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Hiring overseas employees goes hand-in-hand with training British workers

27 Nov 2015

IoD calls for Comprehensive Immigration Review and reminds politicians that businesses need access to international talent

The Institute of Directors has responded to official statistics which showed net migration running at 336,000 in the year to June 2015, and re-iterated calls for a Comprehensive Immigration Review to set out a way to manage inward migration in a manner which works for businesses and addresses public concerns.

In a new survey of 1,085 IoD members, more than half (51%) said they employed people from outside the UK. Of those, nine in ten (88%) said they also invested in training native British workers, demonstrating businesses need migrants to fill the skills gaps they face now, while they are also investing to prepare British workers for the future. Full results below.

Simon Walker, Director General of the Institute of Directors, said:

“The bluster around these latest immigration statistics proves, once more, that Britain’s immigration system is not fit for purpose. Businesses find it restrictive, burdensome and crude. The public worry that new arrivals place pressure on schools, hospitals and communities. And the government is obsessed with the numbers game – chasing an arbitrary net migration target which made a good sound bite but has no basis in logic.

“The business community finds itself caught in the middle. More than half of all IoD members hire staff from overseas. They do so because they are the right people for the job, because they fill gaping skills shortages, and because they build international links. Yet, firms that hire from abroad are accused of undercutting wages and not doing enough to train young Britons. But this couldn’t be further from the truth.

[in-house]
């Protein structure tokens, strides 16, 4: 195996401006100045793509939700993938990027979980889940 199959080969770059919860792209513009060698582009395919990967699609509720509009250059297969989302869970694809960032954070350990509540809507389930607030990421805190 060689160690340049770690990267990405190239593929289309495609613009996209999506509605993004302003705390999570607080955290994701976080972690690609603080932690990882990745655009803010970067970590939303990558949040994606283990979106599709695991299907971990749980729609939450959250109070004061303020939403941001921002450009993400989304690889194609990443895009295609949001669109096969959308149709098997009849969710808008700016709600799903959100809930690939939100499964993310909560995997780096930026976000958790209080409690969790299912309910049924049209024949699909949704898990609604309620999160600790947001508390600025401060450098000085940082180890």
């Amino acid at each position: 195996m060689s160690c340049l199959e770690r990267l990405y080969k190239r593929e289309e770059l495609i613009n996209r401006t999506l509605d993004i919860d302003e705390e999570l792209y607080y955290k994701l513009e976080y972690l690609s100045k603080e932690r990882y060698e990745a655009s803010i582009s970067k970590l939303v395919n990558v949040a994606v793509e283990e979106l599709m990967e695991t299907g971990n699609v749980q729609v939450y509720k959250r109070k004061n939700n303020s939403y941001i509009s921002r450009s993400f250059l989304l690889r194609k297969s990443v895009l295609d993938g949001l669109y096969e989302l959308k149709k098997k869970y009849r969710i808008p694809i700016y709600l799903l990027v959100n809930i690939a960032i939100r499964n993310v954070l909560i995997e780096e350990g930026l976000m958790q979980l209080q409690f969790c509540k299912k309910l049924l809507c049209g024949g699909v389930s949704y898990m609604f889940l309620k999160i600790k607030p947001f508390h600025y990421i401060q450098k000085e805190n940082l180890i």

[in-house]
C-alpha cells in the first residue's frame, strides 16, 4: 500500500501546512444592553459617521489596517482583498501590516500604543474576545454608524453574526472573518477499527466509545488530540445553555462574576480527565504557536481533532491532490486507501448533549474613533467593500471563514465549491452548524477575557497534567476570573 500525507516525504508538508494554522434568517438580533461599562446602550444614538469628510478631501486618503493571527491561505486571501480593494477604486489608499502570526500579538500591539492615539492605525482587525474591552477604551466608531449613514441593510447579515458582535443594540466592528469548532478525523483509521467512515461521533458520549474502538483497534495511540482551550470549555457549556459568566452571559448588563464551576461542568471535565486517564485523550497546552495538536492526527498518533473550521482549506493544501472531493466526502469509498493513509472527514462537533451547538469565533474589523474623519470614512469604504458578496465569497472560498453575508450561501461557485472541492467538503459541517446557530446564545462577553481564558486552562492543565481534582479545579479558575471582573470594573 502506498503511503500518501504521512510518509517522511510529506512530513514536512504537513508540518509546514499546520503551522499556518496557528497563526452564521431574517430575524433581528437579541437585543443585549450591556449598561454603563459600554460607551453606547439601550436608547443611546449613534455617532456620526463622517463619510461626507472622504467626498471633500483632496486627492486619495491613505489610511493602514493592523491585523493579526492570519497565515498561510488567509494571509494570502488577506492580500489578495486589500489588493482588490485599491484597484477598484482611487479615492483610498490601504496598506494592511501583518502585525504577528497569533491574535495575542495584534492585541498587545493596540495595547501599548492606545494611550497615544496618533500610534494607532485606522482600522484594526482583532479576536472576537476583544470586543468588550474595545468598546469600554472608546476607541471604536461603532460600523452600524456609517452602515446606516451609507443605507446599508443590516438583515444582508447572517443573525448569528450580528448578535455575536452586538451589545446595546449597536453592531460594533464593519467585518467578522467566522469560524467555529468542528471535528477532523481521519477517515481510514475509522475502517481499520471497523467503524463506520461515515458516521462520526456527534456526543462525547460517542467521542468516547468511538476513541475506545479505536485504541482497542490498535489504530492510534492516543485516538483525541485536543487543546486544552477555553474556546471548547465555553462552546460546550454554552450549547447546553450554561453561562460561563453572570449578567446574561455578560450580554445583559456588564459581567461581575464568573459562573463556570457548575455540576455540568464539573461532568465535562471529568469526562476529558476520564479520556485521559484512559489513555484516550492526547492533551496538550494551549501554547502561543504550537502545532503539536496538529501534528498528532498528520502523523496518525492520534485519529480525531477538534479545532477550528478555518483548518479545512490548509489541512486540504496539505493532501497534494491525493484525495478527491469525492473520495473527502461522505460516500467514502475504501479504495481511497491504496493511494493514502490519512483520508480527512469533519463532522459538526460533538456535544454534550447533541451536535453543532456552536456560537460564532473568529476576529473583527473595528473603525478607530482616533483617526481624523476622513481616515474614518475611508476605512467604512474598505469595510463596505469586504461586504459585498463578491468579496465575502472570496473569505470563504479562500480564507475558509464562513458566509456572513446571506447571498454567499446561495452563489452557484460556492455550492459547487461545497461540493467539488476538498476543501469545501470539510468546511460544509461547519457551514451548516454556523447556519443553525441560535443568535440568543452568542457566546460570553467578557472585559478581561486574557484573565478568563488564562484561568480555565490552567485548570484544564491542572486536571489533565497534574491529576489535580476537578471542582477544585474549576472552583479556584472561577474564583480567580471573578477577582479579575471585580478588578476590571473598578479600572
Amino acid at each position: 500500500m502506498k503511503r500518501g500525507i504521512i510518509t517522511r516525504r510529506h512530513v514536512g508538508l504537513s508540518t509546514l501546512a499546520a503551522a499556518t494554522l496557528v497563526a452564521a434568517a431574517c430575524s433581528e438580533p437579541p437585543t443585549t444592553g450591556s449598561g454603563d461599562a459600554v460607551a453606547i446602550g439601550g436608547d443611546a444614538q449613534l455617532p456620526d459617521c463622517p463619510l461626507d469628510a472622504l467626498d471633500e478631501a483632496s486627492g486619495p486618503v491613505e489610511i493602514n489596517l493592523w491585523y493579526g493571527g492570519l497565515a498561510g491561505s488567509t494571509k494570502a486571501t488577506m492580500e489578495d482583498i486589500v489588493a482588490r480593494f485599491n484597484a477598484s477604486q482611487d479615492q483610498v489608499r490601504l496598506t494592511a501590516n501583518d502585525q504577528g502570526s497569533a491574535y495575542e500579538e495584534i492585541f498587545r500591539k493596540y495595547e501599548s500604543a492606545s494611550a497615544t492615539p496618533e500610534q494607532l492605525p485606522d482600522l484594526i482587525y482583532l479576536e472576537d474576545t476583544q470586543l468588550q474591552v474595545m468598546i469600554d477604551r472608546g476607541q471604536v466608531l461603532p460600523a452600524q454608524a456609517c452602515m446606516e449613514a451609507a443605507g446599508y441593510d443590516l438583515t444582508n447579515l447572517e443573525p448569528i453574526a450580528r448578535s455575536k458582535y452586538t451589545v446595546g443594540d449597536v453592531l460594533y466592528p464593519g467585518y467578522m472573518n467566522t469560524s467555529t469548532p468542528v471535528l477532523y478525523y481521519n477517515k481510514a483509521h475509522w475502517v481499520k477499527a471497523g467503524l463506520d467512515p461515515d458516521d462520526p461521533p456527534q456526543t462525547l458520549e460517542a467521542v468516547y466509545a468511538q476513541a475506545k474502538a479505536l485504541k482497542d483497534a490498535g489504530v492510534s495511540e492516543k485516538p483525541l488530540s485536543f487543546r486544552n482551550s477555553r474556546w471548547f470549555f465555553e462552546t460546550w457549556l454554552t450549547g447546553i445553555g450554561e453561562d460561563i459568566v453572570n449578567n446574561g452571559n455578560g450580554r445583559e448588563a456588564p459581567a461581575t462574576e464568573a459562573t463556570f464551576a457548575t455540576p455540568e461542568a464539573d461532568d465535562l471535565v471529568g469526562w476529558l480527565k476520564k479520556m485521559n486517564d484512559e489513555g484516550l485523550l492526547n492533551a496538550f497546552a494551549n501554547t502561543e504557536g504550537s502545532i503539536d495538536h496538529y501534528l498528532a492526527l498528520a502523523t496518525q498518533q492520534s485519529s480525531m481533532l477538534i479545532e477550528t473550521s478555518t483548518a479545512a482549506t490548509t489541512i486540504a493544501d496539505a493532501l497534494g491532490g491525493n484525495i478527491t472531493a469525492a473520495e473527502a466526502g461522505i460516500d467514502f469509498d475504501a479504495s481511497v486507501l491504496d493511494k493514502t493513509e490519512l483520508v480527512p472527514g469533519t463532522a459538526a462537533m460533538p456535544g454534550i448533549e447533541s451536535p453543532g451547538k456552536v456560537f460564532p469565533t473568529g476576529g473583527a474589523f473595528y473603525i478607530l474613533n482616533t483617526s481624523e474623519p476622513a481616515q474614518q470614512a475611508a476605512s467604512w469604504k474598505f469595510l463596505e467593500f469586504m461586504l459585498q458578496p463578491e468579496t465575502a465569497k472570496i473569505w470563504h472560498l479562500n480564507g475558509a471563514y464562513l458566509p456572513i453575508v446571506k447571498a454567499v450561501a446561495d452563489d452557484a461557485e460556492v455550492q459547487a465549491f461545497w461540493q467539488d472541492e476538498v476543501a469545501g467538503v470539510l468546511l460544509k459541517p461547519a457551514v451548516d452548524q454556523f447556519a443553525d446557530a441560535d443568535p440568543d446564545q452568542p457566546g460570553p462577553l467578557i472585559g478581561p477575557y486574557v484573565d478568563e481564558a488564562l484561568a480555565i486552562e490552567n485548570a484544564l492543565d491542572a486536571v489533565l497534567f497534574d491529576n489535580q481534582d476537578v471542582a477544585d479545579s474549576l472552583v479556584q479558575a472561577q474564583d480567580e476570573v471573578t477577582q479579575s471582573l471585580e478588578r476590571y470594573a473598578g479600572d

“Nine in ten IoD members that hire international workers also invest in training British staff, demonstrating a commitment to find a sustainable long-term solution to the UK’s chronic skills shortage. In the shouting match which seems to count for a sensible debate on immigration, these facts get lost.”

“To address this, we need a Comprehensive Immigration Review to look at the best ways of managing migration so it works for businesses and addresses public concerns. The bizarre net migration target should be the first for the chop. It counts international students who stay for a few years, returning Britons, asylum seekers fleeing conflict, and long-term economic migrants as all the same. Above all, politicians must watch their words. Anti-immigrant rhetoric sends a depressing message about Britain’s openness to the world, puts off investment, damages our international standing and encourages foreign students and high-skilled workers to head to our global competitors.”


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